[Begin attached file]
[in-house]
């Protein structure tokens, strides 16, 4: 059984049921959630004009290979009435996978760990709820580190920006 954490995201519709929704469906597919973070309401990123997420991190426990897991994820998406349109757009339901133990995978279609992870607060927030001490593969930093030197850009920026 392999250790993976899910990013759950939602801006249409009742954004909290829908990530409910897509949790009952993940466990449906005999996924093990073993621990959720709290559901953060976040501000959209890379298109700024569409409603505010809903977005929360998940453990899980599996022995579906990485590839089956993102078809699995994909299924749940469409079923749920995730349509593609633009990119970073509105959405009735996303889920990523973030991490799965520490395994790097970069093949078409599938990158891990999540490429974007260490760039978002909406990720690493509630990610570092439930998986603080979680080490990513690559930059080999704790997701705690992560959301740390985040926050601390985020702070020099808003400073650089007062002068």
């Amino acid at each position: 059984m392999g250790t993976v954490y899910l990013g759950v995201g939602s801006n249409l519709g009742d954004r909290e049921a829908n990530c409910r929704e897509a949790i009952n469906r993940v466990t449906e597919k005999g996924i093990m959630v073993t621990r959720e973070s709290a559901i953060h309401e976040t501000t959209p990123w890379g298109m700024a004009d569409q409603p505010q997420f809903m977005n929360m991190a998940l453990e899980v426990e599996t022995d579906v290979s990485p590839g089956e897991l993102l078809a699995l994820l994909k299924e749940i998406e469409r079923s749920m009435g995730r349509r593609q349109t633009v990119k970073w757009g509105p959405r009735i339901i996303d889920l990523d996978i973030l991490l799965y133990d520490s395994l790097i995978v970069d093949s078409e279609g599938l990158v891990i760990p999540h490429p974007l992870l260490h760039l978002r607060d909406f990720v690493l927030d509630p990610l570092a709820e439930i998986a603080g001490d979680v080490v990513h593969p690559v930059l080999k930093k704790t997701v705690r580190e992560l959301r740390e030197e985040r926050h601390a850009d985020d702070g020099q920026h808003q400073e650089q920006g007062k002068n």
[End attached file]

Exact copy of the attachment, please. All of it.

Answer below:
[in-house]
């Protein structure tokens, strides 16, 4: 059984049921959630004009290979009435996978760990709820580190920006 954490995201519709929704469906597919973070309401990123997420991190426990897991994820998406349109757009339901133990995978279609992870607060927030001490593969930093030197850009920026 392999250790993976899910990013759950939602801006249409009742954004909290829908990530409910897509949790009952993940466990449906005999996924093990073993621990959720709290559901953060976040501000959209890379298109700024569409409603505010809903977005929360998940453990899980599996022995579906990485590839089956993102078809699995994909299924749940469409079923749920995730349509593609633009990119970073509105959405009735996303889920990523973030991490799965520490395994790097970069093949078409599938990158891990999540490429974007260490760039978002909406990720690493509630990610570092439930998986603080979680080490990513690559930059080999704790997701705690992560959301740390985040926050601390985020702070020099808003400073650089007062002068």
């Amino acid at each position: 059984m392999g250790t993976v954490y899910l990013g759950v995201g939602s801006n249409l519709g009742d954004r909290e049921a829908n990530c409910r929704e897509a949790i009952n469906r993940v466990t449906e597919k005999g996924i093990m959630v073993t621990r959720e973070s709290a559901i953060h309401e976040t501000t959209p990123w890379g298109m700024a004009d569409q409603p505010q997420f809903m977005n929360m991190a998940l453990e899980v426990e599996t022995d579906v290979s990485p590839g089956e897991l993102l078809a699995l994820l994909k299924e749940i998406e469409r079923s749920m009435g995730r349509r593609q349109t633009v990119k970073w757009g509105p959405r009735i339901i996303d889920l990523d996978i973030l991490l799965y133990d520490s395994l790097i995978v970069d093949s078409e279609g599938l990158v891990i760990p999540h490429p974007l992870l260490h760039l978002r607060d909406f990720v690493l927030d509630p990610l570092a709820e439930i998986a603080g001490d979680v080490v990513h593969p690559v930059l080999k930093k704790t997701v705690r580190e992560l959301r740390e030197e985040r926050h601390a850009d985020d702070g020099q920026h808003q400073e650089q920006g007062k002068n």